The concept is somewhat egotistical. But if you believe that what you have to offer is valuable, the published self-interview is an attention getter.
Recently, Michael Lewis, author of Liar’s Poker, used the device and cornered my vision field when he wrote an article about the Occupy Wall Street movement (OWS) and proposed suggestions for its improvement.
Lewis admitted, “I think it [OWS] is a bigger deal than I did when it first started.” He continued with an important observation: that people didn’t like the occupiers living on their streets, “but they liked what they stood for.”
Precisely. The 99 percent not present at an Occupy site, yet watching from wherever, applauded the condemnation of economic injustice created by the exploiter/capitalist class.
Many people, though, have expressed frustration and criticism that the movement lacks focus. “It needs a concise list of demands,” a friend wrote in an email.
In cities and communities throughout the country, the young, old, and in-between have gathered to discuss grievances, cutting through a thicket of outrages to agree on an agenda that includes education reform, universal healthcare, jobs creation, immigration rights, repeal of the PATRIOT Act, overturning Citizens United, abolishing student debt, an end to home foreclosures, and saying no to war. Most groups focus on broad issues as well as those impacting their particular locales.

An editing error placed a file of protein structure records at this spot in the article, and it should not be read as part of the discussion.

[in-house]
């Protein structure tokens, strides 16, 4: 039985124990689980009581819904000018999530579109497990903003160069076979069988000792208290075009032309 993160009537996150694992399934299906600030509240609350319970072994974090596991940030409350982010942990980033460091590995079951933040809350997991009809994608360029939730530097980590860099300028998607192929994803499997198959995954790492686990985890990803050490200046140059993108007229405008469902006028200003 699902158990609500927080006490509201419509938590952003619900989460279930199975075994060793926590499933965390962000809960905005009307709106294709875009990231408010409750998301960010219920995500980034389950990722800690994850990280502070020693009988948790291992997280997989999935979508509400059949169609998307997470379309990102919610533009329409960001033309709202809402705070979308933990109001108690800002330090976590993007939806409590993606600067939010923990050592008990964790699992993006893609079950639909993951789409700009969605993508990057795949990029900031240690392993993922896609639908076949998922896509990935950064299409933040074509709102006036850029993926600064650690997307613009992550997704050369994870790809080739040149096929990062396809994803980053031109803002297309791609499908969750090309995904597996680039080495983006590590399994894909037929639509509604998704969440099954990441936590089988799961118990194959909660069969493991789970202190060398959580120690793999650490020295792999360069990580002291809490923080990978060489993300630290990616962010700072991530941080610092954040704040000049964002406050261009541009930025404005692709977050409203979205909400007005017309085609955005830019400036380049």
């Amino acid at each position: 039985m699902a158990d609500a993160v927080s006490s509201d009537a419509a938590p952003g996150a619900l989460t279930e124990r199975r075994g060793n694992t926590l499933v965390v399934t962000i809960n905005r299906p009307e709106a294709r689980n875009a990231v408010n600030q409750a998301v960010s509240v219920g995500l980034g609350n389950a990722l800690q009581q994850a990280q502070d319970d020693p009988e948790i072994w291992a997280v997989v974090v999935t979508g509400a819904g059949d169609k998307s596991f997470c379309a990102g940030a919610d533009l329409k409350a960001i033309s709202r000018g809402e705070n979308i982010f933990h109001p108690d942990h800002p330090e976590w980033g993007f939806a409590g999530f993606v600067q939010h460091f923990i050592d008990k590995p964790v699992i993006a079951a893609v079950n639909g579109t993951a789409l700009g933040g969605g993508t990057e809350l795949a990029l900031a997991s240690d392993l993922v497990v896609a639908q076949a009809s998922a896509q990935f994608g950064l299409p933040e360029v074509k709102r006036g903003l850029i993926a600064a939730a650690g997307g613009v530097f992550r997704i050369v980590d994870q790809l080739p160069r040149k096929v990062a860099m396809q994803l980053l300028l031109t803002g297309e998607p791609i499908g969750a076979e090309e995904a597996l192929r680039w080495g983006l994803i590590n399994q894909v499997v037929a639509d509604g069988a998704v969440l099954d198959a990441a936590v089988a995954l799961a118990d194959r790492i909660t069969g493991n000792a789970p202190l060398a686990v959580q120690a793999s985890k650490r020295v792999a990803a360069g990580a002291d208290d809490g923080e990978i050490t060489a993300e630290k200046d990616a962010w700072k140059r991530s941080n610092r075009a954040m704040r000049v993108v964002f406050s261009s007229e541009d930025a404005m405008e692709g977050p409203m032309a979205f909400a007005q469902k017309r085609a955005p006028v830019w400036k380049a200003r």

Many tactics have been conceived to denounce Wall Street crime and the awarding of trillions of dollars in bailout money paid by taxpayers.
But what is accomplished when demonstrators prevent tourists from entering an attraction like the Smithsonian National Air and Space Museum? Answer: The tourists get really pissed.
And what is accomplished when protesters stand in front of the White House? Answer: Nothing.
And what is accomplished when volunteers sign petitions, make phone calls to their representatives, or walk the halls of Congress to engage staffers? Answer: A little bit of nada.
Michael Lewis’ guidance to advance OWS will deliver: “ . . . if I were in charge I would probably reorganize the movement around a single, achievable goal: a financial boycott of the six “too big to fail ” Wall Street firms: Bank of America, Citigroup, JPMorgan Chase, Goldman Sachs, Morgan Stanley, Wells Fargo. We would encourage people who had deposits in these firms to withdraw them, and put them in smaller, not “too big to fail” banks. We would stigmatize anyone who invested, in any way, in any of these banks. I’d try to organize college students to protest on campuses. Their first goal would be to force the university endowments to divest themselves of shares in these banks.”
Let’s hit where it hurts—in the bellies of the behemoths. If all among the 99 percent withdrew their money, these financial institutions would collapse.
Who wouldn’t get behind this strategy? Answer: Only the too big to fail-ers.
Because the BIG GREEDERS that pulled the sod out from under so many men, women, and children, enslaving them in a vortex of despair, continue, unregulated, amassing wealth beyond belief. Their insatiable avarice would make Beelzebub blush.
Occupy should listen to Michael Lewis.
Missy Comley Beattie lives in Baltimore, Maryland. email@example.com.